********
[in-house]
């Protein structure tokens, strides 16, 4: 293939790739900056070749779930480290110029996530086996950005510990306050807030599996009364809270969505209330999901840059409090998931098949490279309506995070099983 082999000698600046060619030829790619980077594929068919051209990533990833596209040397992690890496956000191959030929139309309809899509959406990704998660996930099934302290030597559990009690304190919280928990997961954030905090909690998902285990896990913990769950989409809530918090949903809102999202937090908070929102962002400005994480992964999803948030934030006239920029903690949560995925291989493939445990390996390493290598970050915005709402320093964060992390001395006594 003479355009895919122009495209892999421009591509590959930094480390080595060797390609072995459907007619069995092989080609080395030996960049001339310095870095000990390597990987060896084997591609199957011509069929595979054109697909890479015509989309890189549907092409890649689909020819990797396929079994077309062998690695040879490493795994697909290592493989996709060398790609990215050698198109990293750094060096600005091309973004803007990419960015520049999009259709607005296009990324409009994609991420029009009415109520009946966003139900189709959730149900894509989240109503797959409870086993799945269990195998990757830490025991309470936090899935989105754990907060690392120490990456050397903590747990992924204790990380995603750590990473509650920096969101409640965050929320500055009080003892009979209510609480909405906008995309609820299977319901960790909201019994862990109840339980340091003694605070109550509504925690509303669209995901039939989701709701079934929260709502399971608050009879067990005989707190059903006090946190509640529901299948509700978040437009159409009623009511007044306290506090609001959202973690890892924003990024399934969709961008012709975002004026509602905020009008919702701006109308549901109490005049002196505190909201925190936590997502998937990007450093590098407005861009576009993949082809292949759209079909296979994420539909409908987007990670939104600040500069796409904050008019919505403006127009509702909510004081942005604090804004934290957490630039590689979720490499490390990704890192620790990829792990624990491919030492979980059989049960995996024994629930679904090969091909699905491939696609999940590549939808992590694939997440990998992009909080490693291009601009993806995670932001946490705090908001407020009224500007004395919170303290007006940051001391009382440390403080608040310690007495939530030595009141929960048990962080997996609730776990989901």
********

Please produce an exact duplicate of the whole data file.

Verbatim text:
[in-house]
């Protein structure tokens, strides 16, 4: 293939790739900056070749779930480290110029996530086996950005510990306050807030599996009364809270969505209330999901840059409090998931098949490279309506995070099983 082999000698600046060619030829790619980077594929068919051209990533990833596209040397992690890496956000191959030929139309309809899509959406990704998660996930099934302290030597559990009690304190919280928990997961954030905090909690998902285990896990913990769950989409809530918090949903809102999202937090908070929102962002400005994480992964999803948030934030006239920029903690949560995925291989493939445990390996390493290598970050915005709402320093964060992390001395006594 003479355009895919122009495209892999421009591509590959930094480390080595060797390609072995459907007619069995092989080609080395030996960049001339310095870095000990390597990987060896084997591609199957011509069929595979054109697909890479015509989309890189549907092409890649689909020819990797396929079994077309062998690695040879490493795994697909290592493989996709060398790609990215050698198109990293750094060096600005091309973004803007990419960015520049999009259709607005296009990324409009994609991420029009009415109520009946966003139900189709959730149900894509989240109503797959409870086993799945269990195998990757830490025991309470936090899935989105754990907060690392120490990456050397903590747990992924204790990380995603750590990473509650920096969101409640965050929320500055009080003892009979209510609480909405906008995309609820299977319901960790909201019994862990109840339980340091003694605070109550509504925690509303669209995901039939989701709701079934929260709502399971608050009879067990005989707190059903006090946190509640529901299948509700978040437009159409009623009511007044306290506090609001959202973690890892924003990024399934969709961008012709975002004026509602905020009008919702701006109308549901109490005049002196505190909201925190936590997502998937990007450093590098407005861009576009993949082809292949759209079909296979994420539909409908987007990670939104600040500069796409904050008019919505403006127009509702909510004081942005604090804004934290957490630039590689979720490499490390990704890192620790990829792990624990491919030492979980059989049960995996024994629930679904090969091909699905491939696609999940590549939808992590694939997440990998992009909080490693291009601009993806995670932001946490705090908001407020009224500007004395919170303290007006940051001391009382440390403080608040310690007495939530030595009141929960048990962080997996609730776990989901």